The Way - Day 145 (Philippians 3)

Daily Reading:
Philippians 3
Don't forget to journal in your Foundations Book!
Daily Reading Audio Commentary:
Today's Question or Action Step:
Paul had quite the pedigree when it came to being someone who was "qualified" to be confident in himself, but he denied all his earthly status and achievements and said they were worthless in comparison to knowing Christ and what He has done. Do you struggle with holding on to your human effort or are you clinging to the infinite value of knowing Christ?  Pray this week for help in surrendering more to the righteousness found  in Jesus.
Weekly Memory Verse(s):
OPTION 1: Psalm 51:16-17
OPTION 2: Proverbs 18:24
OPTION 3: Matthew 6:12-13
Further Study Resources:
Study Guide for Philippians 3 (Enduring Word - David Guzik)
Pastor Tom's Journal on Today's Reading:
Philippians 3:1-11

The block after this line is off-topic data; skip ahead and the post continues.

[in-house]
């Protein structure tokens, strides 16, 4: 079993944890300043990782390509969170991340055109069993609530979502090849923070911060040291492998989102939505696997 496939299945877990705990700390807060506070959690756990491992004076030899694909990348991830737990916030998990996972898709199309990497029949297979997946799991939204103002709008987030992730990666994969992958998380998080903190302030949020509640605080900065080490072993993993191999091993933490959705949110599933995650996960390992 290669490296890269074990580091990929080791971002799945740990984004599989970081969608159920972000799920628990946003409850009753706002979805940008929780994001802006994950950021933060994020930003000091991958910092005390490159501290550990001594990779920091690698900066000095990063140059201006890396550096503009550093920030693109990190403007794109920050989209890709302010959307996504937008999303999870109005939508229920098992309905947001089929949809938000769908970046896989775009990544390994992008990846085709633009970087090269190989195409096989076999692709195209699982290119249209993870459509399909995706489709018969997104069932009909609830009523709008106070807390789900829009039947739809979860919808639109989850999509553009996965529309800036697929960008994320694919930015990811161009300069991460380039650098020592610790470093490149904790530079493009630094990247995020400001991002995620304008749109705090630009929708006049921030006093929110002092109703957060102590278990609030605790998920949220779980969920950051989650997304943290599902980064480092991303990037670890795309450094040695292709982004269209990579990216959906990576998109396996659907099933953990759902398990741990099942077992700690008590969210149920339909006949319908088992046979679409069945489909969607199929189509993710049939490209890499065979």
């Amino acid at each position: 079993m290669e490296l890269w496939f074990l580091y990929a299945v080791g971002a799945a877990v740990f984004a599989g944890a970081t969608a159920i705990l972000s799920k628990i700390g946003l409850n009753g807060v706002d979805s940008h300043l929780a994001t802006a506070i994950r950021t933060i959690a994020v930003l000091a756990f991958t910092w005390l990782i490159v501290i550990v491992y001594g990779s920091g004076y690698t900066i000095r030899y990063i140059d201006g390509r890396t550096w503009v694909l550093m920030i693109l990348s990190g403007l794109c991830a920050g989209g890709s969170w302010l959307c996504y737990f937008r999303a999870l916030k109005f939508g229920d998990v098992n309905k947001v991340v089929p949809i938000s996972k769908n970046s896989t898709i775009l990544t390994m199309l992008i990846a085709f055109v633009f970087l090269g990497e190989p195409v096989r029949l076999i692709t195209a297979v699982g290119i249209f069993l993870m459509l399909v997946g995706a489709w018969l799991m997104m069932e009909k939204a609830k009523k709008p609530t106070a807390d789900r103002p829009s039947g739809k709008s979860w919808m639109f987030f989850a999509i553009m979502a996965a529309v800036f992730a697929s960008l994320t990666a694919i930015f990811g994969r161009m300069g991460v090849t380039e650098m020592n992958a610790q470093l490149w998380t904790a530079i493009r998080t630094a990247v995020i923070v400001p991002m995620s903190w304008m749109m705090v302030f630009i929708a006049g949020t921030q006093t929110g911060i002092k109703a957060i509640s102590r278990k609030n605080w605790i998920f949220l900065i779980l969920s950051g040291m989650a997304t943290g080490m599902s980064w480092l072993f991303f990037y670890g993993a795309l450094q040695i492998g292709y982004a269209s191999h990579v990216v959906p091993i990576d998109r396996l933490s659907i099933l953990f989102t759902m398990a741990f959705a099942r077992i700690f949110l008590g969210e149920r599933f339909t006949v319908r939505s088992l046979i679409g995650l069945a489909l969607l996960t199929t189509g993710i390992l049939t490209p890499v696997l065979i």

Paul has written much about the adversity a believer faces because of his or her faith in Jesus Christ. He was a living example of someone who stood for his faith, but was now imprisoned because of his stance. For several chapters, Paul has been asking his readers to look past circumstances and endure whatever obstacles come their way, but now he begins to warn the church at Philippi about false teachers. He seems to single out Jews who were depending on their circumcision for salvation (3:2-3). When a person looks to any external works in order to gain a relationship with God, it compromises the very sacrifice of Jesus Christ on the cross for our sins. Paul challenges his readers to "have no confidence in the flesh." If anyone could be confident in his flesh, it was Paul. After all, he was "circumcised the eighth day, of the stock of Israel, of the tribe of Benjamin, a Hebrew of the Hebrews; concerning the law, a Pharisee; concerning zeal, persecuting the church; concerning the righteousness which is in the law, blameless." Paul had followed the system of Judaism to the extreme, but his righteousness was only external. Paul knew that his works could not earn him favor with God, so he admitted "what things were gain to me, these I have counted loss for Christ." False teachers would have the Philippians believe that righteousness is found in what they do, but Paul wanted them to know righteousness is only found in the finished work of Jesus Christ on the cross (3:7-9). Jesus paid the penalty for our sin by dying in our place. He now offers salvation to anyone who will put their faith in Him and reject their own attempts at righteousness (3:9). Paul's goal in life was that he would "know Him and the power of His resurrection, and the fellowship of His sufferings, being conformed to His death...." Paul desired an intimate relationship with God through Jesus Christ. Jesus' resurrection displayed God's power over life and death and enables us to endure earthly struggles. Jesus suffered and so will the genuine believer, but God provides comfort to the weak and broken-hearted. Believers in Jesus Christ can look past the obstacles of this world with the knowledge that we will be resurrected from the dead and forever be with Christ (3:11).